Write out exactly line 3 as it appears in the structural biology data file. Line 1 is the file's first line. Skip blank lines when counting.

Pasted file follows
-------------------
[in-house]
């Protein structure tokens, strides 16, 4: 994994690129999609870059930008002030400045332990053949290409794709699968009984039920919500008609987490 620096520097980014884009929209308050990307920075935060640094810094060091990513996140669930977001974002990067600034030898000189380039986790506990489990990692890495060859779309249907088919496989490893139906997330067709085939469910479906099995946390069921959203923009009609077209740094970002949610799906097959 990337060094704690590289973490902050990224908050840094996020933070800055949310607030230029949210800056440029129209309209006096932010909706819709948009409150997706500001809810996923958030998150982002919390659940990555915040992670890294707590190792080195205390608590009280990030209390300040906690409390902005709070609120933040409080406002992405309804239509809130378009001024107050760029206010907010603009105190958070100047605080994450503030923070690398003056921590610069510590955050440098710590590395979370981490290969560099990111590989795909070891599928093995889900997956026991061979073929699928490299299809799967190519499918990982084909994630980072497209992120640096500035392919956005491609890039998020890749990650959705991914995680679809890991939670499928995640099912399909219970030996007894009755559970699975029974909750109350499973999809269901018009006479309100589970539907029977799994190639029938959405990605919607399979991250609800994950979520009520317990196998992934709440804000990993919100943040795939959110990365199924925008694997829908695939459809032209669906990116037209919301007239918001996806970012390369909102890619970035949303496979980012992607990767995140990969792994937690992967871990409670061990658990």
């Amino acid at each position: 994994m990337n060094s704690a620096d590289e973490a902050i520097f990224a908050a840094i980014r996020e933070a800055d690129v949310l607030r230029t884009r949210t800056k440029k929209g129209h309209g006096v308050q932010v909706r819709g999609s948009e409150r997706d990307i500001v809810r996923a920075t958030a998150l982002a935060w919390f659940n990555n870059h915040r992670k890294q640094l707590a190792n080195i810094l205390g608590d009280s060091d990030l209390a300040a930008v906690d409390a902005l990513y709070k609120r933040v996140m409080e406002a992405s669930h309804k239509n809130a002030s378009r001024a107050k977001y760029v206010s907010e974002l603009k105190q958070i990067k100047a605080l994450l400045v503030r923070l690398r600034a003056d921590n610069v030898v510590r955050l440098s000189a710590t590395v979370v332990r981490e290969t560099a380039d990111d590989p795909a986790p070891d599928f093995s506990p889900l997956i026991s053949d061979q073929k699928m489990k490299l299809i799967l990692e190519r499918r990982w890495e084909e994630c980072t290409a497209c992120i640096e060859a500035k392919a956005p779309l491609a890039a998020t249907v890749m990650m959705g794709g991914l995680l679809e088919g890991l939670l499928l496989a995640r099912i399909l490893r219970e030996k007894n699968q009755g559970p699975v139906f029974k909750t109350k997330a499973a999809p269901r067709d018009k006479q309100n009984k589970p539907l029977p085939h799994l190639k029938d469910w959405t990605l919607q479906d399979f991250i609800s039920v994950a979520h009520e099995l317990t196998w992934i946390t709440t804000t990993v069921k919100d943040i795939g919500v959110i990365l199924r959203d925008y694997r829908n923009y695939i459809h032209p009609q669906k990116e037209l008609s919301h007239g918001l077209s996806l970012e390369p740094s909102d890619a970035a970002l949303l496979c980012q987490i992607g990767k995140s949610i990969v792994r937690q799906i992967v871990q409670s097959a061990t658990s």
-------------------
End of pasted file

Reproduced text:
């Amino acid at each position: 994994m990337n060094s704690a620096d590289e973490a902050i520097f990224a908050a840094i980014r996020e933070a800055d690129v949310l607030r230029t884009r949210t800056k440029k929209g129209h309209g006096v308050q932010v909706r819709g999609s948009e409150r997706d990307i500001v809810r996923a920075t958030a998150l982002a935060w919390f659940n990555n870059h915040r992670k890294q640094l707590a190792n080195i810094l205390g608590d009280s060091d990030l209390a300040a930008v906690d409390a902005l990513y709070k609120r933040v996140m409080e406002a992405s669930h309804k239509n809130a002030s378009r001024a107050k977001y760029v206010s907010e974002l603009k105190q958070i990067k100047a605080l994450l400045v503030r923070l690398r600034a003056d921590n610069v030898v510590r955050l440098s000189a710590t590395v979370v332990r981490e290969t560099a380039d990111d590989p795909a986790p070891d599928f093995s506990p889900l997956i026991s053949d061979q073929k699928m489990k490299l299809i799967l990692e190519r499918r990982w890495e084909e994630c980072t290409a497209c992120i640096e060859a500035k392919a956005p779309l491609a890039a998020t249907v890749m990650m959705g794709g991914l995680l679809e088919g890991l939670l499928l496989a995640r099912i399909l490893r219970e030996k007894n699968q009755g559970p699975v139906f029974k909750t109350k997330a499973a999809p269901r067709d018009k006479q309100n009984k589970p539907l029977p085939h799994l190639k029938d469910w959405t990605l919607q479906d399979f991250i609800s039920v994950a979520h009520e099995l317990t196998w992934i946390t709440t804000t990993v069921k919100d943040i795939g919500v959110i990365l199924r959203d925008y694997r829908n923009y695939i459809h032209p009609q669906k990116e037209l008609s919301h007239g918001l077209s996806l970012e390369p740094s909102d890619a970035a970002l949303l496979c980012q987490i992607g990767k995140s949610i990969v792994r937690q799906i992967v871990q409670s097959a061990t658990s």